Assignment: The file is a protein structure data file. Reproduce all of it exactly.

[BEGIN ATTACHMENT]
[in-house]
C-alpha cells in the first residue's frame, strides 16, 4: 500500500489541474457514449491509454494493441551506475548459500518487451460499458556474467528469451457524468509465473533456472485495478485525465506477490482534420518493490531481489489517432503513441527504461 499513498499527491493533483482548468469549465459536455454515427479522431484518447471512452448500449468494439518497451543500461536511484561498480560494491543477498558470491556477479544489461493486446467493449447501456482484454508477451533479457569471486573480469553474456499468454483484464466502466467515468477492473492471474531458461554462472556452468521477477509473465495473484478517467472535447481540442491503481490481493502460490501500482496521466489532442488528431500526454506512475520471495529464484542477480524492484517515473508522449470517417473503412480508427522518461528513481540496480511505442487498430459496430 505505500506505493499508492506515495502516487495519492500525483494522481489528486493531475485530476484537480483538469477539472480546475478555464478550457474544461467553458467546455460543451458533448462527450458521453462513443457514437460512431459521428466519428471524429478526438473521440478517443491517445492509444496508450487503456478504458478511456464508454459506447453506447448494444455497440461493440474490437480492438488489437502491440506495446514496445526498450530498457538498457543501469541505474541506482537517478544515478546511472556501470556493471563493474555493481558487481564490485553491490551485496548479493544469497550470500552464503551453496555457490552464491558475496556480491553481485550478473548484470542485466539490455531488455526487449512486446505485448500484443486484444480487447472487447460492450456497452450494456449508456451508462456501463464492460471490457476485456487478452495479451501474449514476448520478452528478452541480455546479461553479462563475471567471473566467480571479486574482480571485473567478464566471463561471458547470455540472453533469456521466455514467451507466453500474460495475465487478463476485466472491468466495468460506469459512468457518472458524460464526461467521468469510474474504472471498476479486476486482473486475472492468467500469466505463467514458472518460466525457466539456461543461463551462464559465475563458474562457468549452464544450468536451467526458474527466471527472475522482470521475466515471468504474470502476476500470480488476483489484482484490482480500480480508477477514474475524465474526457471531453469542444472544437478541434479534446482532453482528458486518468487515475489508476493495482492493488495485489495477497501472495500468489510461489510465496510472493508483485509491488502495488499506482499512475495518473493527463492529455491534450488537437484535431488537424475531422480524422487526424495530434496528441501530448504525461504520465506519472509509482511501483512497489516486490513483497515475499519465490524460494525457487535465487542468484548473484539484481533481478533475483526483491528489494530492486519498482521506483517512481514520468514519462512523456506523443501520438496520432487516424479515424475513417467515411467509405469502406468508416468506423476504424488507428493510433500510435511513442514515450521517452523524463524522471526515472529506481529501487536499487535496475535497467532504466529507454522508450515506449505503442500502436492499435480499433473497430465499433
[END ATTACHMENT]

[in-house]
C-alpha cells in the first residue's frame, strides 16, 4: 500500500489541474457514449491509454494493441551506475548459500518487451460499458556474467528469451457524468509465473533456472485495478485525465506477490482534420518493490531481489489517432503513441527504461 499513498499527491493533483482548468469549465459536455454515427479522431484518447471512452448500449468494439518497451543500461536511484561498480560494491543477498558470491556477479544489461493486446467493449447501456482484454508477451533479457569471486573480469553474456499468454483484464466502466467515468477492473492471474531458461554462472556452468521477477509473465495473484478517467472535447481540442491503481490481493502460490501500482496521466489532442488528431500526454506512475520471495529464484542477480524492484517515473508522449470517417473503412480508427522518461528513481540496480511505442487498430459496430 505505500506505493499508492506515495502516487495519492500525483494522481489528486493531475485530476484537480483538469477539472480546475478555464478550457474544461467553458467546455460543451458533448462527450458521453462513443457514437460512431459521428466519428471524429478526438473521440478517443491517445492509444496508450487503456478504458478511456464508454459506447453506447448494444455497440461493440474490437480492438488489437502491440506495446514496445526498450530498457538498457543501469541505474541506482537517478544515478546511472556501470556493471563493474555493481558487481564490485553491490551485496548479493544469497550470500552464503551453496555457490552464491558475496556480491553481485550478473548484470542485466539490455531488455526487449512486446505485448500484443486484444480487447472487447460492450456497452450494456449508456451508462456501463464492460471490457476485456487478452495479451501474449514476448520478452528478452541480455546479461553479462563475471567471473566467480571479486574482480571485473567478464566471463561471458547470455540472453533469456521466455514467451507466453500474460495475465487478463476485466472491468466495468460506469459512468457518472458524460464526461467521468469510474474504472471498476479486476486482473486475472492468467500469466505463467514458472518460466525457466539456461543461463551462464559465475563458474562457468549452464544450468536451467526458474527466471527472475522482470521475466515471468504474470502476476500470480488476483489484482484490482480500480480508477477514474475524465474526457471531453469542444472544437478541434479534446482532453482528458486518468487515475489508476493495482492493488495485489495477497501472495500468489510461489510465496510472493508483485509491488502495488499506482499512475495518473493527463492529455491534450488537437484535431488537424475531422480524422487526424495530434496528441501530448504525461504520465506519472509509482511501483512497489516486490513483497515475499519465490524460494525457487535465487542468484548473484539484481533481478533475483526483491528489494530492486519498482521506483517512481514520468514519462512523456506523443501520438496520432487516424479515424475513417467515411467509405469502406468508416468506423476504424488507428493510433500510435511513442514515450521517452523524463524522471526515472529506481529501487536499487535496475535497467532504466529507454522508450515506449505503442500502436492499435480499433473497430465499433